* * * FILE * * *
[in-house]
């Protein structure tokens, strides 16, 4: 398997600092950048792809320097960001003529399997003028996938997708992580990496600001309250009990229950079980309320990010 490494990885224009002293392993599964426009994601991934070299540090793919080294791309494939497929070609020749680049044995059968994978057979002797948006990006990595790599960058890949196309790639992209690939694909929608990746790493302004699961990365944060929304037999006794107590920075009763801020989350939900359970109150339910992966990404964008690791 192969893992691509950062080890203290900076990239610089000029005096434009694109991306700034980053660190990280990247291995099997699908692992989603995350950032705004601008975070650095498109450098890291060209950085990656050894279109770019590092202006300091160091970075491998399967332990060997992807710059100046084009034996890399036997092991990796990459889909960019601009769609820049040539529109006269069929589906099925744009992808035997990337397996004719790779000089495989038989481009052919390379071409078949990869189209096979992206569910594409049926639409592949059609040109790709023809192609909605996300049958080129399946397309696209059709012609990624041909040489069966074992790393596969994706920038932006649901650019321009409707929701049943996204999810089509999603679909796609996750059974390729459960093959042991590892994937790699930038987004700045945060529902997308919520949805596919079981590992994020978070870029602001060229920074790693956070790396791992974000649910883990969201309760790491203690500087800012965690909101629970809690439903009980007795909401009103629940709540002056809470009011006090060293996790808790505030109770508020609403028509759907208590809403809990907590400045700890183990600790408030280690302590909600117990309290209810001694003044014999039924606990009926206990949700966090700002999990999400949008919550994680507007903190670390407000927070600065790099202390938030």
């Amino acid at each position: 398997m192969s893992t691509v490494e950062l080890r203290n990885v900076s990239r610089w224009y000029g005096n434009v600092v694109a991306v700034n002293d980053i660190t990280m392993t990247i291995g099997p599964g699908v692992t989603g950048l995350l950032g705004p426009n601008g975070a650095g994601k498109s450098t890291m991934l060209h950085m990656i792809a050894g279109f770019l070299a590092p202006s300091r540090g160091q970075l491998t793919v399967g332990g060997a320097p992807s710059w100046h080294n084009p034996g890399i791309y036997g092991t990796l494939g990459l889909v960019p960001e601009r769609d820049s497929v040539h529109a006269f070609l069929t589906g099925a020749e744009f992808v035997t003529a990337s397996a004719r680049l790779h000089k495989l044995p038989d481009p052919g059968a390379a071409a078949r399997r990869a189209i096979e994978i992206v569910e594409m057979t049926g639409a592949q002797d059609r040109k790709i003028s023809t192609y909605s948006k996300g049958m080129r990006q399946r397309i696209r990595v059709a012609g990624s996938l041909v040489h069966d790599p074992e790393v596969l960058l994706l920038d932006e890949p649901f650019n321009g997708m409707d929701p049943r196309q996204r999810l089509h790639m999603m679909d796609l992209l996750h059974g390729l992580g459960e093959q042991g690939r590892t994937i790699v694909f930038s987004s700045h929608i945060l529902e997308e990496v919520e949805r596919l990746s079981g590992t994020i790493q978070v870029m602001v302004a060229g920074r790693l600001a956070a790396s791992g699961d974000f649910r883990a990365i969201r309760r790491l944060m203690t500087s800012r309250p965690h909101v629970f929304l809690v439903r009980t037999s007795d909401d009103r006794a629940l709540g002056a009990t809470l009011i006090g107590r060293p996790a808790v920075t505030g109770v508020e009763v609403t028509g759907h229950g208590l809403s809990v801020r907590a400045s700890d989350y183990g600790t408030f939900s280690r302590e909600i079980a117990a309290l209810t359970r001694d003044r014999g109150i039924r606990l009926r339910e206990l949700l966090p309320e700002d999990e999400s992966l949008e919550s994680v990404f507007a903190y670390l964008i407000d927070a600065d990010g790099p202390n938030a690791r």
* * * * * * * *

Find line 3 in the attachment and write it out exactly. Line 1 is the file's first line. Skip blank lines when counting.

């Amino acid at each position: 398997m192969s893992t691509v490494e950062l080890r203290n990885v900076s990239r610089w224009y000029g005096n434009v600092v694109a991306v700034n002293d980053i660190t990280m392993t990247i291995g099997p599964g699908v692992t989603g950048l995350l950032g705004p426009n601008g975070a650095g994601k498109s450098t890291m991934l060209h950085m990656i792809a050894g279109f770019l070299a590092p202006s300091r540090g160091q970075l491998t793919v399967g332990g060997a320097p992807s710059w100046h080294n084009p034996g890399i791309y036997g092991t990796l494939g990459l889909v960019p960001e601009r769609d820049s497929v040539h529109a006269f070609l069929t589906g099925a020749e744009f992808v035997t003529a990337s397996a004719r680049l790779h000089k495989l044995p038989d481009p052919g059968a390379a071409a078949r399997r990869a189209i096979e994978i992206v569910e594409m057979t049926g639409a592949q002797d059609r040109k790709i003028s023809t192609y909605s948006k996300g049958m080129r990006q399946r397309i696209r990595v059709a012609g990624s996938l041909v040489h069966d790599p074992e790393v596969l960058l994706l920038d932006e890949p649901f650019n321009g997708m409707d929701p049943r196309q996204r999810l089509h790639m999603m679909d796609l992209l996750h059974g390729l992580g459960e093959q042991g690939r590892t994937i790699v694909f930038s987004s700045h929608i945060l529902e997308e990496v919520e949805r596919l990746s079981g590992t994020i790493q978070v870029m602001v302004a060229g920074r790693l600001a956070a790396s791992g699961d974000f649910r883990a990365i969201r309760r790491l944060m203690t500087s800012r309250p965690h909101v629970f929304l809690v439903r009980t037999s007795d909401d009103r006794a629940l709540g002056a009990t809470l009011i006090g107590r060293p996790a808790v920075t505030g109770v508020e009763v609403t028509g759907h229950g208590l809403s809990v801020r907590a400045s700890d989350y183990g600790t408030f939900s280690r302590e909600i079980a117990a309290l209810t359970r001694d003044r014999g109150i039924r606990l009926r339910e206990l949700l966090p309320e700002d999990e999400s992966l949008e919550s994680v990404f507007a903190y670390l964008i407000d927070a600065d990010g790099p202390n938030a690791r």